Recognize the burning symptoms of gastroesophageal reflux disease so you can find fast relief and get back to enjoying the foods you love
By Adam B. Gorelick, MD, Gastroenterology, Nuvance Health
Nothing can ruin a tasty meal faster than an uncomfortable case of indigestion. The feeling of heartburn and indigestion have at one time or another happened to almost everyone and for some people, it can be a painful and unpleasant experience.
Having occasional feelings of indigestion and heartburn may be normal for some people depending on a variety of factors including certain food sensitivities. But when these painful episodes begin to happen to you regularly, it may mean that something more serious is happening such as gastroesophageal reflux disease.
What is gastroesophageal reflux disease or GERD?
Gastroesophageal reflux disease, better known as GERD, happens when stomach acid and stomach contents splash back up into your lower esophagus, the tube through which food passes to get from your mouth to your stomach. Once acidified, the contents from your stomach cause discomfort and pain when they travel back up.
The main culprit is hydrochloric acid that is created by your stomach in order to digest food. There is a circular band of muscle (lower esophageal sphincter) at the end of the esophagus that relaxes to allow food to enter the stomach. The sphincter then closes again. If the sphincter is weak or does not function correctly, stomach acid can rise up into the lower esophagus. This constant backwash of acid causes irritation in the esophagus lining and causes a burning and uncomfortable feeling in your chest.
What are the symptoms of gastroesophageal reflux disease?
GERD has the following symptoms, but the most common ones include heartburn, indigestion or discomfort:
- Heartburn, caused by acid reflux, feels like burning in your chest, throat, or mouth. It gets worse when you lie down, bend or breathe deeply.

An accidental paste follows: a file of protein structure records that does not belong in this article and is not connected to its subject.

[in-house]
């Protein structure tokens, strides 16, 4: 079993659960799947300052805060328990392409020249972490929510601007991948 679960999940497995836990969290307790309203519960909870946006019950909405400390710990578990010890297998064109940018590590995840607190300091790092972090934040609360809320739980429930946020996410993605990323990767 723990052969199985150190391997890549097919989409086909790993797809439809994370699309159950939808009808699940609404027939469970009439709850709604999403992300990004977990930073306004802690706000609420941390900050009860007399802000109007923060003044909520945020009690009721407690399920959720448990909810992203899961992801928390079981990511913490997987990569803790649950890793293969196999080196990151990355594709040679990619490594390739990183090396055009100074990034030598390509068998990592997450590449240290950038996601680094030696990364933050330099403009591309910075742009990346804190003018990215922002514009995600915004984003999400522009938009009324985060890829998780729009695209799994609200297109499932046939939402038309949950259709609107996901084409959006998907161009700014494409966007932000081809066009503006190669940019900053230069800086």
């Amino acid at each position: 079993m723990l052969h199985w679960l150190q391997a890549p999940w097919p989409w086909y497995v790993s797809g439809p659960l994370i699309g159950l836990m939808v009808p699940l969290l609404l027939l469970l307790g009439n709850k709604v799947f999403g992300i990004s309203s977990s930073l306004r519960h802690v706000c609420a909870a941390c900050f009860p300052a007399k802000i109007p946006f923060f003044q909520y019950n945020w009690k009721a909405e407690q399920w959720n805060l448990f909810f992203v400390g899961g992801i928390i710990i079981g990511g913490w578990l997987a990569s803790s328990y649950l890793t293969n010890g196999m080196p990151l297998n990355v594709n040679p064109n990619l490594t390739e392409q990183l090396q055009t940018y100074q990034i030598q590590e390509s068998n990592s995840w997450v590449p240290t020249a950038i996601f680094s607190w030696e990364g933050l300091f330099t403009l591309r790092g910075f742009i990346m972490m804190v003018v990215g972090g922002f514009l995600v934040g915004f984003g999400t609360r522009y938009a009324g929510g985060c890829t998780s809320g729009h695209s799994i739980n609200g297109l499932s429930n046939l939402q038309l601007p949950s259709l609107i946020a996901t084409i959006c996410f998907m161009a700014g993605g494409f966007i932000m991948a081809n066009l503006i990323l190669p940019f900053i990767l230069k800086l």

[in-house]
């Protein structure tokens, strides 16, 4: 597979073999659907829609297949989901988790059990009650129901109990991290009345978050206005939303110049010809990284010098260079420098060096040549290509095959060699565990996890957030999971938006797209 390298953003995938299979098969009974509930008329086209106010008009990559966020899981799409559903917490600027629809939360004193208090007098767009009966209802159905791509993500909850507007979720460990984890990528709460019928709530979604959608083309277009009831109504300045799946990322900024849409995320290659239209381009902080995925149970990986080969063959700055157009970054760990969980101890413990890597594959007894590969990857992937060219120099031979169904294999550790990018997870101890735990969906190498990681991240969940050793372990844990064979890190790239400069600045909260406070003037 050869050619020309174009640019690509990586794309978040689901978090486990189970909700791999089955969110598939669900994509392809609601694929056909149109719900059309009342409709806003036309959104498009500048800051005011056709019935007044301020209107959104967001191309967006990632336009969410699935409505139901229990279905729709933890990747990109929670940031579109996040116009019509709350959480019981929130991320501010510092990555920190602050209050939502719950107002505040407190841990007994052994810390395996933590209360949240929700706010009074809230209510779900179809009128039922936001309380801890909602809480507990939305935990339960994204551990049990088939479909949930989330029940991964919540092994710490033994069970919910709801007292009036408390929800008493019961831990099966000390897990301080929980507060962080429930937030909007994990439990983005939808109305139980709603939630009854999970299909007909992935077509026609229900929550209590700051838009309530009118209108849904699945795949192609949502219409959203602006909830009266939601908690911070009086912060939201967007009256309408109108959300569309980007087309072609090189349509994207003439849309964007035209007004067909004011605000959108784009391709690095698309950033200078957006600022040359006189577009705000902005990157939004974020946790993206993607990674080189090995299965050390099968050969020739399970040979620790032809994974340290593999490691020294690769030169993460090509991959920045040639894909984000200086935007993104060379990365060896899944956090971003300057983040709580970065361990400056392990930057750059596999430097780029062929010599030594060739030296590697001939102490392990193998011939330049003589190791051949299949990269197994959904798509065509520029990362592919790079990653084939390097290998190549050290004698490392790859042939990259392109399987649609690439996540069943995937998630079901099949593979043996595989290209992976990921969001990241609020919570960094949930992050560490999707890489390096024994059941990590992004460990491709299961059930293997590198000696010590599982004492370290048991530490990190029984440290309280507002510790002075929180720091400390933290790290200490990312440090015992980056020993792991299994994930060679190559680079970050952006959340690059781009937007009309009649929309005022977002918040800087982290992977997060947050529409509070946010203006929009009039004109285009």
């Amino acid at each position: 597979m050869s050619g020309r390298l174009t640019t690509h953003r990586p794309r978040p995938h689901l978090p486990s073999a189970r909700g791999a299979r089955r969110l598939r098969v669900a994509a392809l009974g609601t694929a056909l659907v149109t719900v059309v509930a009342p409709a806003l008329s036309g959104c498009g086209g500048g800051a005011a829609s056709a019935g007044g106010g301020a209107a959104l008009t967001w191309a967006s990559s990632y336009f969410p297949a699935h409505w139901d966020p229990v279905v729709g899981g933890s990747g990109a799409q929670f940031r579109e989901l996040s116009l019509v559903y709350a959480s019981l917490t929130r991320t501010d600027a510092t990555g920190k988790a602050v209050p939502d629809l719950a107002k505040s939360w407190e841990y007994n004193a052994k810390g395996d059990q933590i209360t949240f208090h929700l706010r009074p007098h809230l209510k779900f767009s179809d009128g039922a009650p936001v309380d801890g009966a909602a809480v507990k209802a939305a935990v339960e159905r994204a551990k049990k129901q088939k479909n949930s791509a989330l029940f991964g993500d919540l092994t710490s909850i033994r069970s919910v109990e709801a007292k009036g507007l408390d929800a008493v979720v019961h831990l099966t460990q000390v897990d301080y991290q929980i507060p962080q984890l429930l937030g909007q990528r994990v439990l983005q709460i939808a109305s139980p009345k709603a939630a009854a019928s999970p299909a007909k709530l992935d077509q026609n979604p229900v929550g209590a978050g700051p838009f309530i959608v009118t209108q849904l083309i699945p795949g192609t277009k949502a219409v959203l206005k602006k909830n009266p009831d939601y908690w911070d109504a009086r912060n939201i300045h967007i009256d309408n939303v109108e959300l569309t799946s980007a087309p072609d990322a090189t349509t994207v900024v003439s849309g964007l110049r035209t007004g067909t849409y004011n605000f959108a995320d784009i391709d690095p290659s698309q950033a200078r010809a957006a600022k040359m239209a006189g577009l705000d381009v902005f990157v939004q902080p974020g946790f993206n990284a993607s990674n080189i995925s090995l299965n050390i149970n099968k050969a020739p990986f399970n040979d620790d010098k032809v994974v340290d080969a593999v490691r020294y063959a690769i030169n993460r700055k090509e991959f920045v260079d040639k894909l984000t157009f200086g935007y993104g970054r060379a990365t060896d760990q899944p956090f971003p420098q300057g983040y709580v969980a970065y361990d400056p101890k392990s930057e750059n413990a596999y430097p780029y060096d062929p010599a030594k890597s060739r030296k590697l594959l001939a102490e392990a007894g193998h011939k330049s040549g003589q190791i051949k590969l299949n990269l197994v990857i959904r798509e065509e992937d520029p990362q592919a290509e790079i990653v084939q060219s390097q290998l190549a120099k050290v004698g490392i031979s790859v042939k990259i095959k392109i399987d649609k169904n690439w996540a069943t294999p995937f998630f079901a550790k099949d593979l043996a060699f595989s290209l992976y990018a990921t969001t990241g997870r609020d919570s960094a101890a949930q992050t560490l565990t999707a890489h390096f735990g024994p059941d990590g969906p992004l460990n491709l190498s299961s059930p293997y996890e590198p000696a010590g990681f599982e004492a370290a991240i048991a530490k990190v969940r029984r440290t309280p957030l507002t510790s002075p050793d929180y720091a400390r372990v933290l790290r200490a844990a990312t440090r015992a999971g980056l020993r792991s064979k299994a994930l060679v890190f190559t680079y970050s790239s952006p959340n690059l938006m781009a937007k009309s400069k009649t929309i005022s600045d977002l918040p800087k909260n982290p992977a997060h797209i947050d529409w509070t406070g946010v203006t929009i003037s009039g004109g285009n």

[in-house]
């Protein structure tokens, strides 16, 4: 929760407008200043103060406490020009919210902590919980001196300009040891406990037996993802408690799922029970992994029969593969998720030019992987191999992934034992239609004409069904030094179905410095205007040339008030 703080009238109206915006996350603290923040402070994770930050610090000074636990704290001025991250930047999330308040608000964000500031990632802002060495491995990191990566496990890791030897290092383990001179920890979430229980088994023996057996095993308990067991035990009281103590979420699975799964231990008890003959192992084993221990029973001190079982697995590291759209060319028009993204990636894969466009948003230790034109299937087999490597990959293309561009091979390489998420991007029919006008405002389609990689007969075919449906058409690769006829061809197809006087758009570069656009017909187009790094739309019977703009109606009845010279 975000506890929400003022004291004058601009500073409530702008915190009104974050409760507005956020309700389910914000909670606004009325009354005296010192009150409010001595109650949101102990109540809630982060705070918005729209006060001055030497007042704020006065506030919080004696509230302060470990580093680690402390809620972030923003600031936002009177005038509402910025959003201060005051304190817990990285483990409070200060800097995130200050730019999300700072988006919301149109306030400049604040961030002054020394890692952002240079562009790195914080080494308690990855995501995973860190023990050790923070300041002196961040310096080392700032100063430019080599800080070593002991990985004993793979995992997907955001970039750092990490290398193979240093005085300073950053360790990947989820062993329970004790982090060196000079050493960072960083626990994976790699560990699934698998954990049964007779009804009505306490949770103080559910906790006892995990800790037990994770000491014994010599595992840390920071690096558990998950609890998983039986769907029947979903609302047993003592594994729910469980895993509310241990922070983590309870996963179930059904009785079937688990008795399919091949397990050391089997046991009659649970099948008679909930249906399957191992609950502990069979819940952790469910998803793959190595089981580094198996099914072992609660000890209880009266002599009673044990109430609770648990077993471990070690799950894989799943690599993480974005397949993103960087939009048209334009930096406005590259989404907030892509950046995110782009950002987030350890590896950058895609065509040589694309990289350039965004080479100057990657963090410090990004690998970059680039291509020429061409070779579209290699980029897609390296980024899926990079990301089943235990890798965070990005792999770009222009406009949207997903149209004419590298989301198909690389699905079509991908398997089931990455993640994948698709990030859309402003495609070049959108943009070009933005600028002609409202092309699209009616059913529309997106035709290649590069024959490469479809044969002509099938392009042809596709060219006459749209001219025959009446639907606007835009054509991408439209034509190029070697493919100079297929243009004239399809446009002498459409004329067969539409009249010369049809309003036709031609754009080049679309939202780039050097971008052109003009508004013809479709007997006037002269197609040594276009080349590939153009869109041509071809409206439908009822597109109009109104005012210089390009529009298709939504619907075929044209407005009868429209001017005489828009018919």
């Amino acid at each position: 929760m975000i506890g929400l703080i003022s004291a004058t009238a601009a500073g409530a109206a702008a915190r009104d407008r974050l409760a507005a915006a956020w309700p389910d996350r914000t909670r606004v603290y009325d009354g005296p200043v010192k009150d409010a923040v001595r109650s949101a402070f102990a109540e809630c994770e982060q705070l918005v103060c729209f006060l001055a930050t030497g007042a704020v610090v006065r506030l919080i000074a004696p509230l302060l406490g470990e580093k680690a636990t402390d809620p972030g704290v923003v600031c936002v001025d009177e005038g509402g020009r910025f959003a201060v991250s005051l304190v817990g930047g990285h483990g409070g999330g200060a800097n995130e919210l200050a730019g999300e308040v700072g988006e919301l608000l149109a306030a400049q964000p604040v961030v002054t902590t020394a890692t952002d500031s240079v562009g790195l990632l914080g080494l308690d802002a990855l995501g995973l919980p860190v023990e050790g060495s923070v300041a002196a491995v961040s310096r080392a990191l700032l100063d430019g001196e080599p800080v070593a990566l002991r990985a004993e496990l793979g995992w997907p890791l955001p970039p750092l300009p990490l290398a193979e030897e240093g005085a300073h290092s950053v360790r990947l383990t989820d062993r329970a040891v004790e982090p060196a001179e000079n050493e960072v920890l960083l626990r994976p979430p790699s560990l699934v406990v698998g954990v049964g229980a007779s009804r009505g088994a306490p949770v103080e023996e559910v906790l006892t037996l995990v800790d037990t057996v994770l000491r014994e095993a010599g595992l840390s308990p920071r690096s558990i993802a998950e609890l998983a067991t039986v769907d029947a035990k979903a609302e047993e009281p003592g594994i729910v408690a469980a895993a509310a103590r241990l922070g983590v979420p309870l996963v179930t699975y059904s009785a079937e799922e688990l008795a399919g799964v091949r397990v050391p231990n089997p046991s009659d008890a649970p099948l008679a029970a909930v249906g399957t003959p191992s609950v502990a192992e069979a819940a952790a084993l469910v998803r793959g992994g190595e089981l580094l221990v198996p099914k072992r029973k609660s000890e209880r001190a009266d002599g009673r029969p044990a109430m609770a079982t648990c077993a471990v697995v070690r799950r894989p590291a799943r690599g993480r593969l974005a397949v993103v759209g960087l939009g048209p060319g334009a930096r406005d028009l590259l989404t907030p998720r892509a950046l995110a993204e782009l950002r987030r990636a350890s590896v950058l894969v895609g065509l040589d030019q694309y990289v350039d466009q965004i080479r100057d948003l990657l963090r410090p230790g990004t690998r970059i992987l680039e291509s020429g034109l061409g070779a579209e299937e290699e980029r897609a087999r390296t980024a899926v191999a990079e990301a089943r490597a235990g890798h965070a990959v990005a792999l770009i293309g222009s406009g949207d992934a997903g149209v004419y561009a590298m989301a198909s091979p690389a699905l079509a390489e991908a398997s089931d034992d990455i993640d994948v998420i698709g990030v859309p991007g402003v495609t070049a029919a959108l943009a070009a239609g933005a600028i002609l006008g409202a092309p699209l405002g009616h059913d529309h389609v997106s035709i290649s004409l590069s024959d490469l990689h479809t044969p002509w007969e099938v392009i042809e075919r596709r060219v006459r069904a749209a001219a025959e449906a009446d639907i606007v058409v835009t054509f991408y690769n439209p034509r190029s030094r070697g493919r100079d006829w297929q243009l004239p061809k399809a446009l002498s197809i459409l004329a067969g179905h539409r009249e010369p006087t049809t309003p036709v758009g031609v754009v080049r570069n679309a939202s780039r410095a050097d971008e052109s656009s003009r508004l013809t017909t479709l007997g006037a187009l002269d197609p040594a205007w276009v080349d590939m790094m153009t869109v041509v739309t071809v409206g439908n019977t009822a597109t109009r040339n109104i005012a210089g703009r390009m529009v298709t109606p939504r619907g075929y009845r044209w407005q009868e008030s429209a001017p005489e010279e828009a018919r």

- Backwash or regurgitation of food or acidic liquid
- Upper abdominal or chest pain
- Trouble swallowing
- Sensation of a lump in your throat
Nighttime symptoms can cause you to experience cough, laryngitis or asthma.
If left untreated, GERD can lead to other health conditions such as esophagitis, esophageal strictures, aspiration, gastrointestinal (GI) bleeding, a precancerous condition called Barrett's esophagus, and esophageal cancer.
- Esophagitis is when the esophagus gets red and swollen. This can make sores (ulcers) and bleeding occur. If it keeps happening for a long time, it might make your esophagus narrower because of inflammation (stricture) and raise the chance of other problems like Barrett's esophagus.
- Esophageal strictures happen when the swallowing tube becomes too narrow. Strictures can be caused by inflammation, scar tissue, or abnormal growths in the esophagus. The majority of esophageal strictures are believed to be the result of GERD.
- Aspiration happens when you accidentally inhale foreign objects such as food, liquids or stomach contents into your breathing tube and lungs. This can cause problems like trouble breathing, infection and possibly choking.
- GI bleeding is a sign of a bigger issue, often linked to certain other diseases. But GERD can lead to bleeding of the GI tract when severe esophagitis occurs.
- Barrett’s esophagus is a precancerous condition that can occur in people who regularly experience acid reflux. Barrett's esophagus sometimes happens as a result of GERD when stomach acid damages the tissue in the esophagus. If you have Barrett's esophagus, there's a higher chance, although small, that you might get esophageal cancer later on.
- Esophageal cancer occurs in the esophagus when unhealthy cell growth develops. The cancer begins on the inside lining of the esophagus and can move to the outer layers and even to other parts of your body. Learn more about esophagus cancer.
What are the risk factors for gastroesophageal reflux disease?
GERD develops over time when stomach acid splashes up through the lower esophageal sphincter. The weak seal between the stomach and the esophagus creates a path for stomach acid and partially digestive food to flow back up into your chest. However, there are certain factors that may increase GERD such as making too much stomach acid or having higher than normal intragastric pressure.
- Hiatal hernia is a bulging of the stomach above the diaphragm that impacts the ability of the esophageal sphincter to keep acid and stomach contents from traveling back up into the esophagus. This leads to frequent heartburn, acid reflux and GERD.
- Producing more hydrochloric acid is a common cause of GERD and can occur when your body produces more stomach acid than it should. Other factors that play a role in high production of stomach acid are related to: pregnancy, obesity, consuming large meals and gastroparesis (poor stomach emptying).